Not-So-Funny Business

Are gays fair game for jokes on Denver radio?

As an example, Taher cites action taken in July 2001 against Hot 99.5, a Clear Channel station in Washington, D.C., that was promoting a contest called "The Running of the Bull Dykes." The idea called for second-rung morning staffer Rebecca Froman, known by the clever nom de plume "Becky Butt Rub," to pin a pair of Melissa Etheridge concert tickets to her back and race across land near the Washington Monument chased by a mob of participating "dykes." Etheridge fans wanting to join in were given a strict set of instructions: "(1) Each Bull Dyke must wear at least one piece of flannel clothing; (2) Each Bull Dyke must wear a pair of boots: work boots, hiking boots, cowboy boots, etc.; (3) Each Bull Dyke must have short hair, or wear their hair up or under a hat. NO LONG HAIR ALLOWED; (4) No skirts or dresses allowed, pants or shorts only!; (5) Absolutely, positively NO MAKE-UP!!!"

These directions were subsequently pulled from Hot 99.5's Web site after a GLAAD e-mail and phone campaign. In a tepid stab at damage control, hosts Mark Kaye and Kris Gamble interviewed GLAAD's Romaine Patterson on the air (the unintentionally hilarious results can be heard at, but it was too late. On contest day, according to an account in the Washington Post, a single, self-proclaimed "bull dyke" was joined by two dozen lesbians whose ultra-feminine garb symbolized their contempt for the event. In the end, no running took place, and station personnel simply gave the tickets to the one genuine contestant and quietly went away.

Nothing quite as monumentally stupid has been perpetrated by a Denver station lately, but that doesn't mean gay stereotyping is becoming an endangered species. In late May, New York Mets catcher Mike Piazza, prompted by speculation fueled by a New York Post gossip column, called the area media together to declare that he isn't gay, and the next morning, Lewis and Floorwax took on the topic. But instead of doing jokes designed to demonstrate how far the sports world has to go in terms of accepting diversity, they trotted out another formulaic gay character -- this one christened "Hans Onaman" -- to, as Goin puts it, "talk about how insecure he is to have felt he needed to hold a press conference." In other words, Piazza was at fault, not the societal prejudices that put him in an impossible position.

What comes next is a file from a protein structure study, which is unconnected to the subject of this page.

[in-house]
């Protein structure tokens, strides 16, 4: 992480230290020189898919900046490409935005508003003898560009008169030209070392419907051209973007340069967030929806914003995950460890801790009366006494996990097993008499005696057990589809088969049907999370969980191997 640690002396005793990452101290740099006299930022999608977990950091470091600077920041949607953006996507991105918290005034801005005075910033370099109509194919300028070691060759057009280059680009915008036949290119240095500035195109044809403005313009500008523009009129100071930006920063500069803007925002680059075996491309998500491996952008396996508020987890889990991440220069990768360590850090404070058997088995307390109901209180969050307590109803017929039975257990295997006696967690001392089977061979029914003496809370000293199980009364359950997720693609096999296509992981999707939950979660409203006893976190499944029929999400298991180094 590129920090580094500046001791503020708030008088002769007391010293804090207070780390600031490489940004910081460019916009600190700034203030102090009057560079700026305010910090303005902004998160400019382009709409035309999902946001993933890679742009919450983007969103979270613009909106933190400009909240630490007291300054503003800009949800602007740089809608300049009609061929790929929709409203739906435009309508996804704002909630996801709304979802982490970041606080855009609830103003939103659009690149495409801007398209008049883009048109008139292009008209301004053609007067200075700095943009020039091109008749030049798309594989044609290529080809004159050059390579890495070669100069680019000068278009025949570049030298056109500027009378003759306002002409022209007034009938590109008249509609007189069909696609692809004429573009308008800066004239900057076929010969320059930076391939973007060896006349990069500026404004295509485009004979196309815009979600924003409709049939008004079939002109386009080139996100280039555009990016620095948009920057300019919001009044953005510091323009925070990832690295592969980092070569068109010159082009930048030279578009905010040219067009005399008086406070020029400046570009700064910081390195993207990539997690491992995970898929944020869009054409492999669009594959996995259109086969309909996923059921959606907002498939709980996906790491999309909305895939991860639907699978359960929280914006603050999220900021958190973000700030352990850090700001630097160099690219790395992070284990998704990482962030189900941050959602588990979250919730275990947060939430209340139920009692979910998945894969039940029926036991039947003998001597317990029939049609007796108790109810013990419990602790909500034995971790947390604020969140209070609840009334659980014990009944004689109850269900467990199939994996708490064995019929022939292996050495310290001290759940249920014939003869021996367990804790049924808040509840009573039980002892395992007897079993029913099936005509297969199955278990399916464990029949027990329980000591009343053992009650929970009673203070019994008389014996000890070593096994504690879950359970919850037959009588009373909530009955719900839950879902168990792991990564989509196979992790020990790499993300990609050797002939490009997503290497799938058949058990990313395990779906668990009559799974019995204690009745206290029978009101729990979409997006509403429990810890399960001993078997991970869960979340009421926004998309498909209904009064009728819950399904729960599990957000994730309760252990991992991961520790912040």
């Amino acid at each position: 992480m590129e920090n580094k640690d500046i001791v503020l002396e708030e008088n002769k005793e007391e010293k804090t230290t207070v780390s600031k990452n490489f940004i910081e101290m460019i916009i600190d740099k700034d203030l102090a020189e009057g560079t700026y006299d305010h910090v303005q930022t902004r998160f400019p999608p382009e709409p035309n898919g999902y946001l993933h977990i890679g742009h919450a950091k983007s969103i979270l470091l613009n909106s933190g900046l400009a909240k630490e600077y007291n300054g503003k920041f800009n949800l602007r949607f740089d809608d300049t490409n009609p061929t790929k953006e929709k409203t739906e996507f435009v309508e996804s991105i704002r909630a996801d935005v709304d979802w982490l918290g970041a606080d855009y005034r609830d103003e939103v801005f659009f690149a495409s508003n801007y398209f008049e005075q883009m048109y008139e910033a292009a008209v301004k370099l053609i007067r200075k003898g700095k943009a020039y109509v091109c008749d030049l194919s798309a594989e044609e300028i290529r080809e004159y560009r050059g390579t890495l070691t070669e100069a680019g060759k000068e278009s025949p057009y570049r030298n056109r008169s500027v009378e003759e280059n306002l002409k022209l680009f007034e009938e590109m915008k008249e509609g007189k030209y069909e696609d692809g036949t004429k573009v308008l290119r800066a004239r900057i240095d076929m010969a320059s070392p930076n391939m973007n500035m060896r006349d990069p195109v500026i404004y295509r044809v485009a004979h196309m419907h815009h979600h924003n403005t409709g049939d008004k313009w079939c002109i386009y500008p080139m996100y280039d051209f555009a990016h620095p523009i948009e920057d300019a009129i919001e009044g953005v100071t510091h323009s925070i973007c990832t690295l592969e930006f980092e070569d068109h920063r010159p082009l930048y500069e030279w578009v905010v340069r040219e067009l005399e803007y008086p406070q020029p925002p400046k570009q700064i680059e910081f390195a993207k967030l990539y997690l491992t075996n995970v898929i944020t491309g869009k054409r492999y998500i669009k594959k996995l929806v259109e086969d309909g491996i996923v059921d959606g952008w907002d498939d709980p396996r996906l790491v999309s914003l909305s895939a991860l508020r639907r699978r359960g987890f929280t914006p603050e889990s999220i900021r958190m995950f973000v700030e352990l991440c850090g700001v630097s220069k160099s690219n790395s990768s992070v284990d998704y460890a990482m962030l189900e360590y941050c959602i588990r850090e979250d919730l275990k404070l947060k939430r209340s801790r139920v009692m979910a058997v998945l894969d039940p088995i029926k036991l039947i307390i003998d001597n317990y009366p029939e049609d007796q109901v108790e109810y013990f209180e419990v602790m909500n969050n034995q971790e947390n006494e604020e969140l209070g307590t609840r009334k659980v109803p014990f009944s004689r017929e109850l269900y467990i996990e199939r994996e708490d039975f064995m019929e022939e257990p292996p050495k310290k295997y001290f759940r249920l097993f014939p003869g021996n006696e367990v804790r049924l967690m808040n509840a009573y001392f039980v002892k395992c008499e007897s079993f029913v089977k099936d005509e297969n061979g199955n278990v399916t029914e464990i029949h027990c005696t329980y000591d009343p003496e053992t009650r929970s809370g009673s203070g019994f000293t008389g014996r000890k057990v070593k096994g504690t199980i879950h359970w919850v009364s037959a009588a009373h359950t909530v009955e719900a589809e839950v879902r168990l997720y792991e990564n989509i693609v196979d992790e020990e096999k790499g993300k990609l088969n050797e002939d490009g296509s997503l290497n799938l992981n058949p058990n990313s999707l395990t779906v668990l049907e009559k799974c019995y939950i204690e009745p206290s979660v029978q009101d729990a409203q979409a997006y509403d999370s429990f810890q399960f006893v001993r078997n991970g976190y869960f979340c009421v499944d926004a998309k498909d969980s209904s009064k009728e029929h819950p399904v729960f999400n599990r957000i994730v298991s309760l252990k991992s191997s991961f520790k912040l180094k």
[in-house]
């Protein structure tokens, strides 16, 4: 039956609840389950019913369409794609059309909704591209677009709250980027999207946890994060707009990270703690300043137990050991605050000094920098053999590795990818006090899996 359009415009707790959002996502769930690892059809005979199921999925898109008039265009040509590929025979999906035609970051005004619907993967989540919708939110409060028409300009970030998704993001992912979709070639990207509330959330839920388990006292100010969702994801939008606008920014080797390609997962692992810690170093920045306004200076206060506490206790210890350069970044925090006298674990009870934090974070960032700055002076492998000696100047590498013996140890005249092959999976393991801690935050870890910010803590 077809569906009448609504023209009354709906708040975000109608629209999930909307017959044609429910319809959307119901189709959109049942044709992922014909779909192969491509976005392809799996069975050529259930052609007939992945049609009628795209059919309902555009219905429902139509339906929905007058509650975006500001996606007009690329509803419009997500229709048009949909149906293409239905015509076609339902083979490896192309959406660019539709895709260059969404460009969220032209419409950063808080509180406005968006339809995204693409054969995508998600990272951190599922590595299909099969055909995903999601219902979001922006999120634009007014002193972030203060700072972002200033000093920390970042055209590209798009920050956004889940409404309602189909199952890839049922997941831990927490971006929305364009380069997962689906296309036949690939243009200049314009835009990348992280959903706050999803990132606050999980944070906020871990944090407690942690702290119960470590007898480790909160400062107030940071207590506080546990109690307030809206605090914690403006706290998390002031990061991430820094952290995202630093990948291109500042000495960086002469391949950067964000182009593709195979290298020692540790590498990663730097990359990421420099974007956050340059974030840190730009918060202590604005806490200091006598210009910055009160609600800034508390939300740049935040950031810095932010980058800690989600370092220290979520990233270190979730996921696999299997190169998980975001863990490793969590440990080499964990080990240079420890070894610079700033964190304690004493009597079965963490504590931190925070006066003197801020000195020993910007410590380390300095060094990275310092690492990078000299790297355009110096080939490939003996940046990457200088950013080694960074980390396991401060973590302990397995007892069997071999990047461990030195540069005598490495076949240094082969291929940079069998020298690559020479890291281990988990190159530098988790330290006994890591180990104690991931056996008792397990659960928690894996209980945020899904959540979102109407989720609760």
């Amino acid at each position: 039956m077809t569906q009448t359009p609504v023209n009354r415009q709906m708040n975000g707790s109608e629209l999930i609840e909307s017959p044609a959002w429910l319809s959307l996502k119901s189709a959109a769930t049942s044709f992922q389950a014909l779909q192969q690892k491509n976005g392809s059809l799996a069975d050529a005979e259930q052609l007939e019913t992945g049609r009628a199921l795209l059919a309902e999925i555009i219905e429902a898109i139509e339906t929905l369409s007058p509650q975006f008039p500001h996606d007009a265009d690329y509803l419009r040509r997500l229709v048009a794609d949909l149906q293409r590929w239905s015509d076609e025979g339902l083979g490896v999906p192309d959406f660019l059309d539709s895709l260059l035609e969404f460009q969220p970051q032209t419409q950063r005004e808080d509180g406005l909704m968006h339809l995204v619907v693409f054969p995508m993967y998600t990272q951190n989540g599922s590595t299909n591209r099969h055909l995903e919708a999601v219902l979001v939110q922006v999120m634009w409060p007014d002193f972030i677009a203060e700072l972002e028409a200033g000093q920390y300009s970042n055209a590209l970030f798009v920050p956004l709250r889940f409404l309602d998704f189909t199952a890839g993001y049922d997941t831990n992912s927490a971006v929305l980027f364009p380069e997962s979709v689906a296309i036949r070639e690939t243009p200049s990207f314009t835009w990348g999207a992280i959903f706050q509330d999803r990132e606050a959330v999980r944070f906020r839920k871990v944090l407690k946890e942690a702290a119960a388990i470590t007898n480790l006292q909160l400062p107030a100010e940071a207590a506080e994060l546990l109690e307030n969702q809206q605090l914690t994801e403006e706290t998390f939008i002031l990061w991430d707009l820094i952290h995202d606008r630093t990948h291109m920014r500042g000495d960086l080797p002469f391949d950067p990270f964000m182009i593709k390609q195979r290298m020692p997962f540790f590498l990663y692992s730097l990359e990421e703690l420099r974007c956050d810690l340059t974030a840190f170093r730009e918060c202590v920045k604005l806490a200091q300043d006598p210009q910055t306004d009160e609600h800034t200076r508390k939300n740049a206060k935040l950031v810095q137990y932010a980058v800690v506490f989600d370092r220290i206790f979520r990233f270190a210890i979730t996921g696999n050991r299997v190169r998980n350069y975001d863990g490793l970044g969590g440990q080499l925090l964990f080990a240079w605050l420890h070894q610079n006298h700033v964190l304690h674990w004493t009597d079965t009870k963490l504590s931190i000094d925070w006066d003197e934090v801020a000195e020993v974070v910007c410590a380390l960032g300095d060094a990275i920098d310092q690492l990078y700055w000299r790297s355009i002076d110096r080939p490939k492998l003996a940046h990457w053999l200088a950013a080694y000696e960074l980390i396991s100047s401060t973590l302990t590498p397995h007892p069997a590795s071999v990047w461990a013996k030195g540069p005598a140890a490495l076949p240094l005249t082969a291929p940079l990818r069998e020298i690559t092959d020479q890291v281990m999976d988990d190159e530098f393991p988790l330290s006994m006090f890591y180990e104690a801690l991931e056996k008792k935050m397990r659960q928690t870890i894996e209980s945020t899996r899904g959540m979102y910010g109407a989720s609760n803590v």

Mark Poutenis

Too bad, since there were less accusatory ways of wringing guffaws from the situation, as comic David Letterman proved that evening on CBS's The Late Show. After Letterman mentioned Piazza's non-revelation, announcer Alan Kalter, who specializes in acting oversexed, stormed out of the studio shouting, "Not gay? Not gay?" -- a self-deprecating joke that even Piazza probably would have enjoyed. Later, Letterman screened a faux promo for an upcoming game in which the narrator touted "the heterosexual Mets," and said if the team lost, it would be because the players had been up late the night before "nailing chicks." The spoof was riotous in part because it wisely mocked the macho attitudes that spawned the controversy in the first place, and not gays in general.

More thoughtful coverage of gay issues is a priority with PFLAG's Hodges, and she thinks people like her can help by communicating better with the media. Last year, PFLAG invited representatives from TV, radio and print outlets to a meeting Hodges saw as extremely productive, and she hopes more such get-togethers will take place in the future. "We're trying to reach out to the straight community and change perceptions," she says. "And the media's an obvious place to work, because they have public access and they're very influential. I think they should be leaders about changing attitudes and not merely reflect the attitudes of the lowest common denominator."

Of course, opinions about what should remain off limits differ widely from person to person. KOA's Martin doesn't think the implications about Kirk Montgomery's sexual preference that were broadcast on his station are any different than one-liners his jocks have made about Martin's "bouffant hairdo" or Clear Channel-Denver chieftain Lee Larsen's nose -- and he sees no reason anyone should suspect that the reporter was deliberately targeted. "None of us really pay that much attention to him," Martin says. "I mean, he's a frickin' movie critic. It's not like we're talking about Adele Arakawa here.

"We do not bash homosexuals at Clear Channel," he continues. "Just come down here and see how many people with an alternative lifestyle work here and do very well and who get along very well with everybody. And that's the way it should be. It's the year 2002 -- give me a break."

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